As holidays go, Sukkot has its fair share of rituals. In addition to building the huts and eating in them, the prayer for dew, the ushpizin and of course the blessing of the four species, I’ve added one of my own.
Each fall after the High Holidays have passed, the Jewish people move from comfortable homes into impermanent huts in backyards, driveways and on balconies for the festival of Sukkot. By eating and living in these fragile shelters, we train ourselves to temporarily subordinate our gashmiut (materialism) to the value of ruchaniut (spirituality).
For a major holiday, Sukkot sneaks up on us. Less than a week after the grandeur and majestic pomp of the Days of Awe, we find ourselves doing construction work and pretty much living under branches and within the fluttering sukkah walls in our backyards and porches. From our Rosh HaShanah-Yom Kippur finery, we’re now dressed, as often as not, in coats and sweaters, swatting bees and sensing the change of seasons.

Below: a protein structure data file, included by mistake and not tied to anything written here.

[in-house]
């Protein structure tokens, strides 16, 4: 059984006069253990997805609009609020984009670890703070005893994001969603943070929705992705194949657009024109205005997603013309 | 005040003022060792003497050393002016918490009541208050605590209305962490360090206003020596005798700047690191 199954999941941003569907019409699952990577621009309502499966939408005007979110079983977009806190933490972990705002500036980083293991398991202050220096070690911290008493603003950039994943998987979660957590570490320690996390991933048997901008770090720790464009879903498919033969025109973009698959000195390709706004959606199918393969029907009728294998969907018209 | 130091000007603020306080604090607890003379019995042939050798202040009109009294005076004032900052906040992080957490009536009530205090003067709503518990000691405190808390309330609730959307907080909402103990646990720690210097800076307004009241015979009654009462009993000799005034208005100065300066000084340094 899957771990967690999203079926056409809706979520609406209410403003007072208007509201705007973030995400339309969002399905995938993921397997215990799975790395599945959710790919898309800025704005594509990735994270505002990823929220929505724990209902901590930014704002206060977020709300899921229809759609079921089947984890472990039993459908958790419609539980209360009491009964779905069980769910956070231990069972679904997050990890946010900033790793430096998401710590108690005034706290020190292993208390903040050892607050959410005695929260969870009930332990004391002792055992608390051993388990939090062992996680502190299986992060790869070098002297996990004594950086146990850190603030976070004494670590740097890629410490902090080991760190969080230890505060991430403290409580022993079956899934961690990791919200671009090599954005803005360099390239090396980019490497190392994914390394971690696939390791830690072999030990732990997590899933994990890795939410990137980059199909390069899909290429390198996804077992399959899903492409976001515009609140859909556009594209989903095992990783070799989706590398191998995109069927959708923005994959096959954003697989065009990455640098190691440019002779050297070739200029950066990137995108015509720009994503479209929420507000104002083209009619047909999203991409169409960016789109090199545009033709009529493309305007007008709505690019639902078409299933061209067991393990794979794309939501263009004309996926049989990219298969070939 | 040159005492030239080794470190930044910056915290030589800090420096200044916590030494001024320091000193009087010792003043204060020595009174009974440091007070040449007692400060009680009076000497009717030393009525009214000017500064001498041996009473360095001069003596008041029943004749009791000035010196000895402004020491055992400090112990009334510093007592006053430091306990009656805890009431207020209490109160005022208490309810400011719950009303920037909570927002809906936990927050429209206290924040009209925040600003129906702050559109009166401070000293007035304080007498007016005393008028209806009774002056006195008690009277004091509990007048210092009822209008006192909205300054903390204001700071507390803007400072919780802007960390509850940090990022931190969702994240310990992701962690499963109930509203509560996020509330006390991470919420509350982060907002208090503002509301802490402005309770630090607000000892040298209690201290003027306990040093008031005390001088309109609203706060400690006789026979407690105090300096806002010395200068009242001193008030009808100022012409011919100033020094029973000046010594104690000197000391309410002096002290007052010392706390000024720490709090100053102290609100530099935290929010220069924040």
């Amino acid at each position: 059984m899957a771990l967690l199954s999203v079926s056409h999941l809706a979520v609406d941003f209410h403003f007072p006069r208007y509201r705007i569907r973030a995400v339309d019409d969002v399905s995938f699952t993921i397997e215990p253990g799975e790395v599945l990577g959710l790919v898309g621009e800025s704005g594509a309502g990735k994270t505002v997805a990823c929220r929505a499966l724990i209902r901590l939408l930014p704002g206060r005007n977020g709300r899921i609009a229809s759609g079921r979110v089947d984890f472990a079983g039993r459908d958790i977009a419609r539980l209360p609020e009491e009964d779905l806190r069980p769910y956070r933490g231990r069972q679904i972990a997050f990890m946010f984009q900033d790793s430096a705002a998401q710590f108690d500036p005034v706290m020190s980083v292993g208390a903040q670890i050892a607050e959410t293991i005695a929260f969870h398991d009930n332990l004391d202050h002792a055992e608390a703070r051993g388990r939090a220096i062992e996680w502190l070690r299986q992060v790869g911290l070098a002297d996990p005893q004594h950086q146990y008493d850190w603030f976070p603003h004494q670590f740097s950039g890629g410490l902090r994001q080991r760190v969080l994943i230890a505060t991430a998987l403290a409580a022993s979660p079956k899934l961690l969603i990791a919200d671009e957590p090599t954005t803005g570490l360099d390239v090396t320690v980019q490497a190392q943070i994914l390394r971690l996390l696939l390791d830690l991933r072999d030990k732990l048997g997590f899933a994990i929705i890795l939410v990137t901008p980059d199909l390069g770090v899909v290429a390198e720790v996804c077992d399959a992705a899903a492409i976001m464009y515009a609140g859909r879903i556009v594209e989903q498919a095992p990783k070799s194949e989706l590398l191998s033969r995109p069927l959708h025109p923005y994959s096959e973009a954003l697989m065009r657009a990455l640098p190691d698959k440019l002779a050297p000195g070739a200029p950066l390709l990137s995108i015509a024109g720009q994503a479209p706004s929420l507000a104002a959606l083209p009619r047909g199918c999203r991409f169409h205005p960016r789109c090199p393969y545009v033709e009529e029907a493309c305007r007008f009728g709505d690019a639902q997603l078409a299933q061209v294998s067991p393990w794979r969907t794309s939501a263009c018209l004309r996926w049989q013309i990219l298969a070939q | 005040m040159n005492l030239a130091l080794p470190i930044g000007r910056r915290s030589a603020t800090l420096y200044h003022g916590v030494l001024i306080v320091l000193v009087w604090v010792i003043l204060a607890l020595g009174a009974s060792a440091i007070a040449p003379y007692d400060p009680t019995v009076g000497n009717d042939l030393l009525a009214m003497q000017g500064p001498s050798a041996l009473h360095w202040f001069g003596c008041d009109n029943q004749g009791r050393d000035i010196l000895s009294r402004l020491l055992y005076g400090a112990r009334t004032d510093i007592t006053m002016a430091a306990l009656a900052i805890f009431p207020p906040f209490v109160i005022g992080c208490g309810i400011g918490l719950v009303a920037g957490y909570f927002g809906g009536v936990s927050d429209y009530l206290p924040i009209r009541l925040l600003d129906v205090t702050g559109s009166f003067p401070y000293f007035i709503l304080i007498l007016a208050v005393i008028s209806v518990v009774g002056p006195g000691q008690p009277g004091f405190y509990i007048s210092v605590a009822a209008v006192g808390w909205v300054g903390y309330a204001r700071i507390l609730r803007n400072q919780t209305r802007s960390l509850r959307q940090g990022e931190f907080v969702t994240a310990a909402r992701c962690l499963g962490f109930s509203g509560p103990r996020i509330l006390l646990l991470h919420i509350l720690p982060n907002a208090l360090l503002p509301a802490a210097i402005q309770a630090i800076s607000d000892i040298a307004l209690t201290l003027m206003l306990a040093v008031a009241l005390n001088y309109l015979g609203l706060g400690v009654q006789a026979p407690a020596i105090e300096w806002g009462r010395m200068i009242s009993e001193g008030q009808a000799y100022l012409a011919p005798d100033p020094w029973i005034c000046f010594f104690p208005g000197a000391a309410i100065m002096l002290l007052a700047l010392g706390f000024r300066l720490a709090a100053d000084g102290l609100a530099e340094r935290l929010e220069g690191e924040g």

What is the true symbolism of the sukkah? The Talmud [B.T. Sukkah 11b] cites a difference of opinion between Rabbi Akiva and Rabbi Eliezer as to whether the sukkah commemorates the huts in which the Israelites dwelt in the desert, or the “clouds of glory” which encompassed us in the desert as a sign of Divine protection.
After the soul-searching introspection and indoor setting of our Rosh HaShanah and Yom Kippur experiences in synagogue, the holiday of Sukkot provides the sharpest of contrasts. Rather than continue to focus on our innermost thoughts and deeds, we are commanded to get outside — outside of ourselves, and outside of our homes, eating our meals under the stars.